It has been a year. At some point during the winter I thought I might actually get to slope
fly this thing, the wind was North West which faces the slope to the south of the city.
In town, the wind was a fair breeze, on the mountain it was howling. I decided to go home without flying.
I also decided to not do that again, the road is appalling and bad for the car.
So, the solution is to add power. I purchased a 2211/10 170w outrunner
online and fitted it as a pusher. Here is the process...
- Mark the cutout, leaving some space for the prop to flex.
- Cut that bit out.
- Make a motor mount from correx signs. I held the wing level to the table and used a square to
mark the angle for the side pieces such that the motor is parallel to the wing centerline.
The two sides are glued to the base, a piece of balsa glued in to take the screws, and then
the whole is superglued to the bit of purple tape applied to the wing. I don't have foam
safe glue so the tape is there to protect the foam
- Cut servo holes. With the center section of the ailevons gone, the servos need to be repositioned.
I used the square again to mark the servo positions so that the control rods can move at right angles to the control surfaces.
Then I sliced 'vertically' (not as vertical as I thought, they are both at a bit of an angle)
down into the wing to cut out a servo shaped block. By going right through I can route
the wire from the other side. I cut the block to fit and taped it back in on the other side.
- The final result. Servos hot glued in (needs more than you think, they take a lot of force, esp with my dodgy landings).
The 2100mAh 3S LiPo is set into the wing and will be retained with a cable tie.
The ESC is inside the motor mount and is soldered to the motor wires since I could not
get bullet connectors when I was at the shop. 'Power Switch' is the Deans plug onto the battery.
The old servo hole in the foreground is actually covered in clear tape and the receiver (Spektrum AR6100)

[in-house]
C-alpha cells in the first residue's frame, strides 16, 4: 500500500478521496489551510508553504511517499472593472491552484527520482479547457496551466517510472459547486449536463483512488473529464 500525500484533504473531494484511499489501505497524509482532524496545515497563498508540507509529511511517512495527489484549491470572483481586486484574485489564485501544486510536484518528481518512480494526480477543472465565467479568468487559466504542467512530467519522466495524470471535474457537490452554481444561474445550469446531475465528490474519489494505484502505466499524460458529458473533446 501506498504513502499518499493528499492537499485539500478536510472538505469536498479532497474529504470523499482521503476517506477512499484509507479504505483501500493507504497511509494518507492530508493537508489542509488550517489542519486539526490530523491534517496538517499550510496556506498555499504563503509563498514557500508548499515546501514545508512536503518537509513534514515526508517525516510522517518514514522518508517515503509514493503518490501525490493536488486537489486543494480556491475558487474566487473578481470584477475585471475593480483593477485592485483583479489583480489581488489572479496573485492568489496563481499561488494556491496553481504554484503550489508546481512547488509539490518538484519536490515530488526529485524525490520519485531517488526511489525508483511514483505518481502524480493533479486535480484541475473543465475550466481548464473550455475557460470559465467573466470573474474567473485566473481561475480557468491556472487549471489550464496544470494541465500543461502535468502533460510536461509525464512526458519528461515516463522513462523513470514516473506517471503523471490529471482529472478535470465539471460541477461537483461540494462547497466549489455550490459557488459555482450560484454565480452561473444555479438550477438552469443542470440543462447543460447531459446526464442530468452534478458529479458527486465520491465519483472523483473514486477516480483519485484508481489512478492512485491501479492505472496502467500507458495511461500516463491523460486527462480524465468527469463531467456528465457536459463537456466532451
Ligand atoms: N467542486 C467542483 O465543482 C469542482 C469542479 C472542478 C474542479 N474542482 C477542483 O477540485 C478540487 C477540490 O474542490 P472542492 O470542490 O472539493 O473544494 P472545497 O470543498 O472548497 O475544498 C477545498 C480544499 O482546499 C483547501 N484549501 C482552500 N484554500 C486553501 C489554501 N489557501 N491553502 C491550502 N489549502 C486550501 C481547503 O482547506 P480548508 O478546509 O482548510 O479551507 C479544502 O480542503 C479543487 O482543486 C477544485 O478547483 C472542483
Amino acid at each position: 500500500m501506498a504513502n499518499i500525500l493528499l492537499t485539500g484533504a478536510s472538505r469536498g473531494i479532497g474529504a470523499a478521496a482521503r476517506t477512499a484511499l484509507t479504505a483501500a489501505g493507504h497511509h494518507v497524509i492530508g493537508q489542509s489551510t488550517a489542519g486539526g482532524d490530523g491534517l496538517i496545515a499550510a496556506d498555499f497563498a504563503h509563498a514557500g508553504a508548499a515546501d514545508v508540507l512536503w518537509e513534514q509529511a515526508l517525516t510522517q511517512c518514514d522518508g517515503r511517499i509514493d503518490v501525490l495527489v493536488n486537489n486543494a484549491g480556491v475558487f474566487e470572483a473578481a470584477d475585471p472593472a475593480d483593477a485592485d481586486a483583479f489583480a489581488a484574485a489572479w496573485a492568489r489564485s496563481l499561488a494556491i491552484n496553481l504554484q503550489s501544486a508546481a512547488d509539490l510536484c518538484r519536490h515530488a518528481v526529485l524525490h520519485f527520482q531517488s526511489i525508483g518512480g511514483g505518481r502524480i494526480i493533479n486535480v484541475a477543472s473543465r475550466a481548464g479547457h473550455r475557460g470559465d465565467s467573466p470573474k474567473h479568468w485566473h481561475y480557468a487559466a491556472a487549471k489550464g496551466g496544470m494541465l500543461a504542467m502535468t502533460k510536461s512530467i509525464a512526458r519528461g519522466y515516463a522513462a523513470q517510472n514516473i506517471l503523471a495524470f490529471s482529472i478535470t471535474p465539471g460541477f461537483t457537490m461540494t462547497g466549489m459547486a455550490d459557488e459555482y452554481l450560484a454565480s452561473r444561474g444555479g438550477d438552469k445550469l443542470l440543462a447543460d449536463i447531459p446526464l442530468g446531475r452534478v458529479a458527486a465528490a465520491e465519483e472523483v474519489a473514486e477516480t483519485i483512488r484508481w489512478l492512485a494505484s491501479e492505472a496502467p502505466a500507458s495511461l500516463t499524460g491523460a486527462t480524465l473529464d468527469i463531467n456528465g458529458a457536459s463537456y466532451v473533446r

is visible through the tape. This allows checking of the bind LED which will flash to indicate
range or power problems after a flight.
- Battery set into the wing. The hole goes all the way through to what used to
be the battery bay and receiver bay. The underside is covered by the pieces of
correx previously used.
I had thought to fit the battery to the underside in a correx fuselage.
This would have given a handy launching handle, but I decided to fit it like this
to protect it during landings. I may yet make a 'fuselage' to go over it.
Here you can see the receiver through the servo hole.
- The underside of the wing showing the bits of correx taped in.
The far side servo hole was filled with a piece of polystyrene.
The servo leads were extended by soldering in lengths of ribbon cable, and then
they were pushed into knife cuts in the surface and taped over.
Nose weight was added to balance at the previously measured CG, but the club guru
judged it nose heavy and this 20gram piece was removed, together with 15grams from
the top cluster.
- Having tried and failed to toss it in the air for launching, the prop contacted the ground with the motor running.
By some misfortune the propsaver elastics were super strong that day and instead of them breaking, the motor mount ripped to bits.
Above you can see the new motor mount made from aluminum sheet. At some point I want to cut even more metal off it, and make
more cooling holes, meanwhile, it flies.
This is the
Last modified: February 18 2013 16:01:32.